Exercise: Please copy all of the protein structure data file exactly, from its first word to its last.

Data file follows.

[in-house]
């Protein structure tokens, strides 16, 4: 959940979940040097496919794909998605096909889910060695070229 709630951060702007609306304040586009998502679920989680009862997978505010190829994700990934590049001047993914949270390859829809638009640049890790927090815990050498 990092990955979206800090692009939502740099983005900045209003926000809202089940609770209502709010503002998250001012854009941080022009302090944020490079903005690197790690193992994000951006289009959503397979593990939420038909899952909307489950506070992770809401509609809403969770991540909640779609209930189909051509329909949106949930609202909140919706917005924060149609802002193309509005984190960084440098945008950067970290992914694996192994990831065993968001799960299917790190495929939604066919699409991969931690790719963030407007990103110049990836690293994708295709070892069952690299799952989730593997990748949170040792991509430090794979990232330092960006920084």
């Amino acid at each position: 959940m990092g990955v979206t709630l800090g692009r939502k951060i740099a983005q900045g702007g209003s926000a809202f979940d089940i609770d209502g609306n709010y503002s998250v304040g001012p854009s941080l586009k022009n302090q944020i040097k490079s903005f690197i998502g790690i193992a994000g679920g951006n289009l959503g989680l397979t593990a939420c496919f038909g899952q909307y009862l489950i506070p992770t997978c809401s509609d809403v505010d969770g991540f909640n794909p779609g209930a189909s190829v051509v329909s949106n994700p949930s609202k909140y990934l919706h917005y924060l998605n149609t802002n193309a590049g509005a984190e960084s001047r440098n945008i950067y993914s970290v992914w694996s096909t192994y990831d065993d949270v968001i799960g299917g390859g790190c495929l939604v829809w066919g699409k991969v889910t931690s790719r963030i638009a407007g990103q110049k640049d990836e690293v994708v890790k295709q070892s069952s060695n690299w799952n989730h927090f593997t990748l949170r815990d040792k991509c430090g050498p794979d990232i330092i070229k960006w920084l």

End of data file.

[in-house]
């Protein structure tokens, strides 16, 4: 959940979940040097496919794909998605096909889910060695070229 709630951060702007609306304040586009998502679920989680009862997978505010190829994700990934590049001047993914949270390859829809638009640049890790927090815990050498 990092990955979206800090692009939502740099983005900045209003926000809202089940609770209502709010503002998250001012854009941080022009302090944020490079903005690197790690193992994000951006289009959503397979593990939420038909899952909307489950506070992770809401509609809403969770991540909640779609209930189909051509329909949106949930609202909140919706917005924060149609802002193309509005984190960084440098945008950067970290992914694996192994990831065993968001799960299917790190495929939604066919699409991969931690790719963030407007990103110049990836690293994708295709070892069952690299799952989730593997990748949170040792991509430090794979990232330092960006920084």
């Amino acid at each position: 959940m990092g990955v979206t709630l800090g692009r939502k951060i740099a983005q900045g702007g209003s926000a809202f979940d089940i609770d209502g609306n709010y503002s998250v304040g001012p854009s941080l586009k022009n302090q944020i040097k490079s903005f690197i998502g790690i193992a994000g679920g951006n289009l959503g989680l397979t593990a939420c496919f038909g899952q909307y009862l489950i506070p992770t997978c809401s509609d809403v505010d969770g991540f909640n794909p779609g209930a189909s190829v051509v329909s949106n994700p949930s609202k909140y990934l919706h917005y924060l998605n149609t802002n193309a590049g509005a984190e960084s001047r440098n945008i950067y993914s970290v992914w694996s096909t192994y990831d065993d949270v968001i799960g299917g390859g790190c495929l939604v829809w066919g699409k991969v889910t931690s790719r963030i638009a407007g990103q110049k640049d990836e690293v994708v890790k295709q070892s069952s060695n690299w799952n989730h927090f593997t990748l949170r815990d040792k991509c430090g050498p794979d990232i330092i070229k960006w920084l």